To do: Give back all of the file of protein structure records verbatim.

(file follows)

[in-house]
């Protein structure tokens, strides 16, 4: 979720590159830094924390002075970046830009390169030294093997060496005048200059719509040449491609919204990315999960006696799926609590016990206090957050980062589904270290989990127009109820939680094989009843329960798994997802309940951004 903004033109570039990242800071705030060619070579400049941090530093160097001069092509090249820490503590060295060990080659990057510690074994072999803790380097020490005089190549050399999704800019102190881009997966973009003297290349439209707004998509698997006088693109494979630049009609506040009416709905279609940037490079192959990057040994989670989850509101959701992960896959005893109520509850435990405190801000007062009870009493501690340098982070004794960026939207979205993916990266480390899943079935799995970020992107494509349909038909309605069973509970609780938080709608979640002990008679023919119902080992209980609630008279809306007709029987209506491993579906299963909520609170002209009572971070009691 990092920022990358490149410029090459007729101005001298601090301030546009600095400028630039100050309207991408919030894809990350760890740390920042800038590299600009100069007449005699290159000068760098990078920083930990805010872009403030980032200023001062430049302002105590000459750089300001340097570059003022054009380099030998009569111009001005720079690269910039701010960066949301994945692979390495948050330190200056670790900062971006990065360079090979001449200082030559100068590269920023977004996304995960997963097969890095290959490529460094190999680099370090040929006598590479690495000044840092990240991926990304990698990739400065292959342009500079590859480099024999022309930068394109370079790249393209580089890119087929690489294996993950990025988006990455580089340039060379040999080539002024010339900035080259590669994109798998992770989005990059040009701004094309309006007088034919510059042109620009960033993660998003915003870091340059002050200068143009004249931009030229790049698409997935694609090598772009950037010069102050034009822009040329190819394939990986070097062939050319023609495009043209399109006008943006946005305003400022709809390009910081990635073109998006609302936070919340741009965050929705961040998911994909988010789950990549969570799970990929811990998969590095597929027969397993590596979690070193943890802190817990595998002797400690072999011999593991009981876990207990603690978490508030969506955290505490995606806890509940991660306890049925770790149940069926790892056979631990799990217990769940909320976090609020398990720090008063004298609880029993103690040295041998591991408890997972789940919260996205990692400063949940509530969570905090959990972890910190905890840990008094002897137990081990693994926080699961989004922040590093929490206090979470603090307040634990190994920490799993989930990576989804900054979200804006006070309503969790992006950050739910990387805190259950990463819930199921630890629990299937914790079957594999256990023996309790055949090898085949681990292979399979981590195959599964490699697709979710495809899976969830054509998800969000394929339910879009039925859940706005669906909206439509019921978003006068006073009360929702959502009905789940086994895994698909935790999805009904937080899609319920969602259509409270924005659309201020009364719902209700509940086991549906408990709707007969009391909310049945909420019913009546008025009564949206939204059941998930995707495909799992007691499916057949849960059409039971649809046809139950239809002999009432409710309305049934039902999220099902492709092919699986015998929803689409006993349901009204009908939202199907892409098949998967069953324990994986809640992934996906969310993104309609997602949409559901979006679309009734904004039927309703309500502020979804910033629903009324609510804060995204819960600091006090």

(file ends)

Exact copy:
[in-house]
């Protein structure tokens, strides 16, 4: 979720590159830094924390002075970046830009390169030294093997060496005048200059719509040449491609919204990315999960006696799926609590016990206090957050980062589904270290989990127009109820939680094989009843329960798994997802309940951004 903004033109570039990242800071705030060619070579400049941090530093160097001069092509090249820490503590060295060990080659990057510690074994072999803790380097020490005089190549050399999704800019102190881009997966973009003297290349439209707004998509698997006088693109494979630049009609506040009416709905279609940037490079192959990057040994989670989850509101959701992960896959005893109520509850435990405190801000007062009870009493501690340098982070004794960026939207979205993916990266480390899943079935799995970020992107494509349909038909309605069973509970609780938080709608979640002990008679023919119902080992209980609630008279809306007709029987209506491993579906299963909520609170002209009572971070009691 990092920022990358490149410029090459007729101005001298601090301030546009600095400028630039100050309207991408919030894809990350760890740390920042800038590299600009100069007449005699290159000068760098990078920083930990805010872009403030980032200023001062430049302002105590000459750089300001340097570059003022054009380099030998009569111009001005720079690269910039701010960066949301994945692979390495948050330190200056670790900062971006990065360079090979001449200082030559100068590269920023977004996304995960997963097969890095290959490529460094190999680099370090040929006598590479690495000044840092990240991926990304990698990739400065292959342009500079590859480099024999022309930068394109370079790249393209580089890119087929690489294996993950990025988006990455580089340039060379040999080539002024010339900035080259590669994109798998992770989005990059040009701004094309309006007088034919510059042109620009960033993660998003915003870091340059002050200068143009004249931009030229790049698409997935694609090598772009950037010069102050034009822009040329190819394939990986070097062939050319023609495009043209399109006008943006946005305003400022709809390009910081990635073109998006609302936070919340741009965050929705961040998911994909988010789950990549969570799970990929811990998969590095597929027969397993590596979690070193943890802190817990595998002797400690072999011999593991009981876990207990603690978490508030969506955290505490995606806890509940991660306890049925770790149940069926790892056979631990799990217990769940909320976090609020398990720090008063004298609880029993103690040295041998591991408890997972789940919260996205990692400063949940509530969570905090959990972890910190905890840990008094002897137990081990693994926080699961989004922040590093929490206090979470603090307040634990190994920490799993989930990576989804900054979200804006006070309503969790992006950050739910990387805190259950990463819930199921630890629990299937914790079957594999256990023996309790055949090898085949681990292979399979981590195959599964490699697709979710495809899976969830054509998800969000394929339910879009039925859940706005669906909206439509019921978003006068006073009360929702959502009905789940086994895994698909935790999805009904937080899609319920969602259509409270924005659309201020009364719902209700509940086991549906408990709707007969009391909310049945909420019913009546008025009564949206939204059941998930995707495909799992007691499916057949849960059409039971649809046809139950239809002999009432409710309305049934039902999220099902492709092919699986015998929803689409006993349901009204009908939202199907892409098949998967069953324990994986809640992934996906969310993104309609997602949409559901979006679309009734904004039927309703309500502020979804910033629903009324609510804060995204819960600091006090």